It is a good plan to walk the fields of an evening with a brace of dogs, where you know they roost, and disturb them; they may probably then take to the gorse, if any, potatoes, seed clover, and other safe ground.

In May and June I wage war with the crows, magpies, jays and hawks, shooting or trapping the old hen birds. Always kill the male bird first; this is easily done by waiting patiently within shot, under cover of some tree or hedge where the nest is, which is generally built in some pretty high tree; the hen will not desert if sitting hard, which you should allow her to do; her death is then easily accomplished.

I never allow poison to be used, for I hold that a keeper who cannot destroy all vermin by means of his gun and traps is not worth his wages.

To have any quantity of game, it is better that you and your keepers should be on good terms with your neighbours; they will do as much good as half a dozen watchers.

In May and June I always keep a lot of light broody hens ready to sit, for during the mowing season many partridge nests are cut out. The eggs are brought warm to me, and are instantly set under one of the hens.

The people who bring me in the eggs I invariably reward, but they are never encouraged or allowed to look for nests. Now, if these men were not paid a trifle, and a horn of ale given to them, they would not trouble themselves or lose their time. It would be very easy to put their foot on the eggs and crush them.

I am not an advocate for hand-reared birds, as there is some trouble and expense feeding them, and they do not grow strong and vigorous nearly so quickly as wild ones.

In one year alone, some four or five seasons back, I had six hundred eggs cut out, and over five hundred birds were reared.

Chamberland's food is the best for them, as well as for pheasants.

Of course the hens should be cooped. There is one thing you must be most particular about, and that is never to place the coops near an old bank, or where there are rabbit-burrows, for these spots are not only the haunts of stoats and weasels, but there is an animal quite as dangerous, who loves a young partridge—the hedgehog. Many are of opinion that the hedgehog is harmless, but this idea I have proved to be erroneous (see "Over Turf and Stubble"—"The Hedgehog a Game-eater").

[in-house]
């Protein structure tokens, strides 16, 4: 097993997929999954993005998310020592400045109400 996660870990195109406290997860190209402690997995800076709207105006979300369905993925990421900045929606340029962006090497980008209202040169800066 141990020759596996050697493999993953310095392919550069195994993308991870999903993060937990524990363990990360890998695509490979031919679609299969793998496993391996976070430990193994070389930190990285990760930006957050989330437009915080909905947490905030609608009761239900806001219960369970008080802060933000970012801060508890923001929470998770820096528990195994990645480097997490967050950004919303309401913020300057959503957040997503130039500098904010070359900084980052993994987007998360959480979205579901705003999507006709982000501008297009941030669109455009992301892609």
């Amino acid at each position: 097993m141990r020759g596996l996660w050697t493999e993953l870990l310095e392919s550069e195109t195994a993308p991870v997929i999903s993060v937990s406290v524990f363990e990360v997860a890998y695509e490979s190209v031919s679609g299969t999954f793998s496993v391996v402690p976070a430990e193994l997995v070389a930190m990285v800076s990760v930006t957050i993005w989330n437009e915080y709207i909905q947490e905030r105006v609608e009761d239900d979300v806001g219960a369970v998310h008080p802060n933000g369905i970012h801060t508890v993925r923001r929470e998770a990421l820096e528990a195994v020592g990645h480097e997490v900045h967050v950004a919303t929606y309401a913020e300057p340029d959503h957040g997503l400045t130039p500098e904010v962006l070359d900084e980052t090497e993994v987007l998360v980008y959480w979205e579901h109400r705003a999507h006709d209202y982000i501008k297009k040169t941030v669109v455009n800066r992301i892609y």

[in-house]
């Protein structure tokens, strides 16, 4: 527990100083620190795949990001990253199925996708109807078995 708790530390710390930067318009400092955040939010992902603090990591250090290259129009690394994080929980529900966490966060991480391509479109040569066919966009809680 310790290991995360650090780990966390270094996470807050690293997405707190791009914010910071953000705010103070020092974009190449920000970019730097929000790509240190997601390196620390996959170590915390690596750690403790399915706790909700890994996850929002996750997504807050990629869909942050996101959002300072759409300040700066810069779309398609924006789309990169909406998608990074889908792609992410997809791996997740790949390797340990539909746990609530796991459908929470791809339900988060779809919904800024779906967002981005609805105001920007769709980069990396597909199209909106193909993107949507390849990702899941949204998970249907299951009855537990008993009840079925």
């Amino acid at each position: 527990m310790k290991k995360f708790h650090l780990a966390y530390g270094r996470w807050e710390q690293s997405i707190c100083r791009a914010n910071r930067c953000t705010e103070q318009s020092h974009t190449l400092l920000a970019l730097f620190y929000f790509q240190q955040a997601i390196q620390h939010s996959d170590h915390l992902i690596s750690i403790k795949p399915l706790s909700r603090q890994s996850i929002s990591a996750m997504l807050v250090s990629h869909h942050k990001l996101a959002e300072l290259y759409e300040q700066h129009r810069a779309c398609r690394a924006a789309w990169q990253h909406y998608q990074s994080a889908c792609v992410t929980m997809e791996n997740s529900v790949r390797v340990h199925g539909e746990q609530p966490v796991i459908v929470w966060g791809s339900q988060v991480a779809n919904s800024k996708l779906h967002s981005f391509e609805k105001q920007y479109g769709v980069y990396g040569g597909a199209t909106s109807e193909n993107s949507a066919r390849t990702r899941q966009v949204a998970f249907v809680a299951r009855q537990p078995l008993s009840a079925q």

My life has been spent following up the sports of the field and observing the habits of different animals.

The better way is, when your birds are young, to have them on your lawn, or in a field close to the house.

The coops must be closed at night, to keep vermin and cats (deadly poachers) from getting at them. It is a mistake to let them out too early of a morning. The drier the ground the better partridges do when young. As they get stronger, remove them with their coops to a potato or clover field, cutting a swath through the latter to put the coops on and feed them. Place the coops twenty or thirty yards apart, or the birds, when young, will be straying into the wrong coops, and the hens will kill them, for they well know their own family.

I like a clover-field the best, because there is lots of cover, and they escape the sharp eye of hawks and other vermin.

In taking a partridge manor, ascertain first, by going over it yourself, if there is a fair head of breeding stock on the ground.

A wise "old saw" informs us that, "if you want anything done well, do it yourself;" and this I certainly advise in this case, unless you have a keeper you can really trust.

Do not take a manor that has too much grass land. There ought to be plenty of cover—turnips, clover, potatoes, rape, stubble, heath, &c., to insure good sport; for, if your ground is bare, although you may have plenty of birds, it will soon be impossible to get at them, for, as you enter a field, they will be away at the other end, and not having any cover to drive them to, you may follow them for hours and never get a shot.

A manor, too, should not be all low ground, or the enclosures too small. In such a country, good, fast and free-going dogs soon become cramped in their range and potterers. It is, in an enclosed country, impossible to mark the birds; and constantly getting over stiff fences not only tires you, but it unsteadies your hand, which will lose its cunning.

A partridge country should be as open as possible; then you can see your dogs work, which, in my humble opinion, constitutes the greatest charm of shooting.